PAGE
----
The Ten Least Feared Hitters Of The 2011 Season To Date

DETROIT - JUNE 01: Drew Butera #41 of the Minnesota Twins hits a two-run home run in the seventh inning and celebrates with teammate Delmon Young #21 during the game against the Detroit Tigers at Comerica Park on June 1, 2011 in Detroit, Michigan. (Photo by Leon Halip/Getty Images)

If a batter sees a lot of pitches out of the strike zone, it generally means at least one of two things: the pitcher is either afraid of throwing that batter a hittable pitch, or the pitcher knows that batter doesn't have tremendous discipline and is trying to get him to swing his way into an out. When the batter is Vladimir Guerrero, it can be both.

If a batter sees a lot of pitches within the strike zone, though, there's less mistaking it. In that event, there can only be one cause: the pitcher simply isn't intimidated. The pitcher isn't afraid of throwing that batter a hittable pitch, because the pitcher isn't too worried that the batter will do much with it.

Given that, we can use available strike zone information to try to assemble a list of the least feared hitters in baseball. If you navigate over to Fangraphs' plate discipline section, you'll find that you can sort by Zone% - the percentage of pitches a batter sees in the strike zone. The Zone% isn't absolutely perfect because the strike zone is hard to define, but the data is both pretty good and the best we can do, so without anything else, here are the ten batters with the highest zone rates so far this season.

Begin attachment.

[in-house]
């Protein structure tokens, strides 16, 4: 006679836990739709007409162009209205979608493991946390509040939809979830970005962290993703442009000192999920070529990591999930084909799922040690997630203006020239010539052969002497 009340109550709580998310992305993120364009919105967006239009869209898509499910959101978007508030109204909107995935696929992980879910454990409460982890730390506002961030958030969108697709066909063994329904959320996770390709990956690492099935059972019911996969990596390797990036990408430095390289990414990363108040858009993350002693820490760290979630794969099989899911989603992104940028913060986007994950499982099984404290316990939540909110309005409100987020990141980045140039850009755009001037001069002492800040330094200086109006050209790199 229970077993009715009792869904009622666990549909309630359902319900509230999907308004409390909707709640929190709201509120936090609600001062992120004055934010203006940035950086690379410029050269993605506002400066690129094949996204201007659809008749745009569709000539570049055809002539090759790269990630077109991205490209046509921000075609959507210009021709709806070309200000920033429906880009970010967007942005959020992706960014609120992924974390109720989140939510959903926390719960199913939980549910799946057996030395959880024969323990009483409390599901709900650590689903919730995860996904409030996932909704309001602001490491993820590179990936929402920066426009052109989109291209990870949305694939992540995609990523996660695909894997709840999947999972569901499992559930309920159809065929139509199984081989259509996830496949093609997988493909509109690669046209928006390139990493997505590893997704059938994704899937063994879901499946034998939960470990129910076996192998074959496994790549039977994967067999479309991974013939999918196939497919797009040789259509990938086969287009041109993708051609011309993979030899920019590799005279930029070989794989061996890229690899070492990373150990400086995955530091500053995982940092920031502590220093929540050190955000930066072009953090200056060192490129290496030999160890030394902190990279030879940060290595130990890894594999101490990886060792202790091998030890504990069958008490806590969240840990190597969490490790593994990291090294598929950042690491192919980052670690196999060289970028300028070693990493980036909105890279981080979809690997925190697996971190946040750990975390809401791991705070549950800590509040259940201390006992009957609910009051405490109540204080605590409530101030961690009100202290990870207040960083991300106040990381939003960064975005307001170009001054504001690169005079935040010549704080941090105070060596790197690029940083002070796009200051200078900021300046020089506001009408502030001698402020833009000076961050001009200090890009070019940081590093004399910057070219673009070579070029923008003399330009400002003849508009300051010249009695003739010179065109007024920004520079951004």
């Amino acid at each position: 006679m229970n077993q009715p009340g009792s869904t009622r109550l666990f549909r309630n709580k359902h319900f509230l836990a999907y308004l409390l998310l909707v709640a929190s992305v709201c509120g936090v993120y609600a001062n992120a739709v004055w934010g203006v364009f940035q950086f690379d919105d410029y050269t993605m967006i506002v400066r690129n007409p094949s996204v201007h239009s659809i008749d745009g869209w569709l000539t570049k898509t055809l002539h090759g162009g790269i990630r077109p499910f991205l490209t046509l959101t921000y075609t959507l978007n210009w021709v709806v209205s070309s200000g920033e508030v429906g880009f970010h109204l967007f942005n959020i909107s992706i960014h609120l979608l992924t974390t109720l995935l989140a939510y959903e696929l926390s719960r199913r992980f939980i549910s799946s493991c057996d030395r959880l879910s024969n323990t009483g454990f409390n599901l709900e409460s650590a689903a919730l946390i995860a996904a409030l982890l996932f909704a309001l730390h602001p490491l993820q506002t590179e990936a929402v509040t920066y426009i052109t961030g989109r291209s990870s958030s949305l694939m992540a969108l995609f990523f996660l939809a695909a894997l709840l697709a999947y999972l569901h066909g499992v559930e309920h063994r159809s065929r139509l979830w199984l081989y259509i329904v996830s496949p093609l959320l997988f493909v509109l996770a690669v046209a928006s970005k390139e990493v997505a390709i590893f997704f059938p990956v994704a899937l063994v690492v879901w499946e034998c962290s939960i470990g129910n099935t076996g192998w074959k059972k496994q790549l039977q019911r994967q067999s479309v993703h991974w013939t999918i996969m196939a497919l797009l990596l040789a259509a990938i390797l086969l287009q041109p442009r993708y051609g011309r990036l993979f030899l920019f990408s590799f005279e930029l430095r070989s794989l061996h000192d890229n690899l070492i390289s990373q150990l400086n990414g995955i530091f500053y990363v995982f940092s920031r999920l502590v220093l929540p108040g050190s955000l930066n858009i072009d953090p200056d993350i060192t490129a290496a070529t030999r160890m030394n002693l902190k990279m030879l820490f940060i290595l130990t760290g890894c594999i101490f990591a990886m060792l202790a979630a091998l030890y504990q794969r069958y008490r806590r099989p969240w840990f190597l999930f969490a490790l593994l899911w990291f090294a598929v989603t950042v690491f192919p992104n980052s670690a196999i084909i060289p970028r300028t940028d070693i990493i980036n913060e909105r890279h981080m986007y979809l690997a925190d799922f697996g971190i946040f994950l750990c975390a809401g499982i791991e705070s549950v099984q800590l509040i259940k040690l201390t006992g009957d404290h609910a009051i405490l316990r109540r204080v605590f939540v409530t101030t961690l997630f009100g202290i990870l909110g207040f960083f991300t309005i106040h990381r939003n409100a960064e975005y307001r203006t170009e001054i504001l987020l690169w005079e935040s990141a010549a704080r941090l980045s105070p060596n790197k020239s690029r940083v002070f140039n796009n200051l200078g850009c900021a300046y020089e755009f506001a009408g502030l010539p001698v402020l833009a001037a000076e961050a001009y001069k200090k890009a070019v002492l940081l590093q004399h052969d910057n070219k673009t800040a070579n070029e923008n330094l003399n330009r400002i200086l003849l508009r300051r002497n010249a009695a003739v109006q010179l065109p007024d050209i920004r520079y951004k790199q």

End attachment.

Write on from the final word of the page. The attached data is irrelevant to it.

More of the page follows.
minimum 100 PA

Name Zone%  OPS HR
Drew Butera 57.5% 0.371 1
J.J. Hardy 54.7% 0.730 3
Darwin Barney 53.7% 0.709 1
Kurt Suzuki 53.4% 0.660 4
Ryan Theriot 53.0% 0.693 0
Edgar Renteria 53.0% 0.592 0
Orlando Cabrera 52.9% 0.614 2
Sam Fuld 52.5% 0.632 3
Brett Gardner 52.2% 0.709 3
Brent Morel 52.0% 0.567 1

Some names and some omissions might come as minor surprises, but there's nobody on that list that makes you think "what?! no way!" Because all of these guys are pretty light hitters. Hardy used to hit for power, and that power might be on the way back, but pitchers are clearly willing to challenge him these days. Suzuki's the biggest surprise to me since he's hit 15 and 13 home runs the last two years, but then he has a career SLG of .386 and is by no means a masher. Darwin Barney's Zone% is remarkable given that Darwin Barney is a little person and his strike zone is four inches tall.

So there you are. Just missing the cut: Yorvit Torrealba, Mike Aviles, Paul Janish, Jeff Mathis, and Omar Infante. We'll see how the leaderboard changes as the rest of the season plays out. As a final fun fact, note that Jose Bautista has more home runs than all ten of the players listed above combined. Jose Bautista's Zone% is the second-lowest in baseball.

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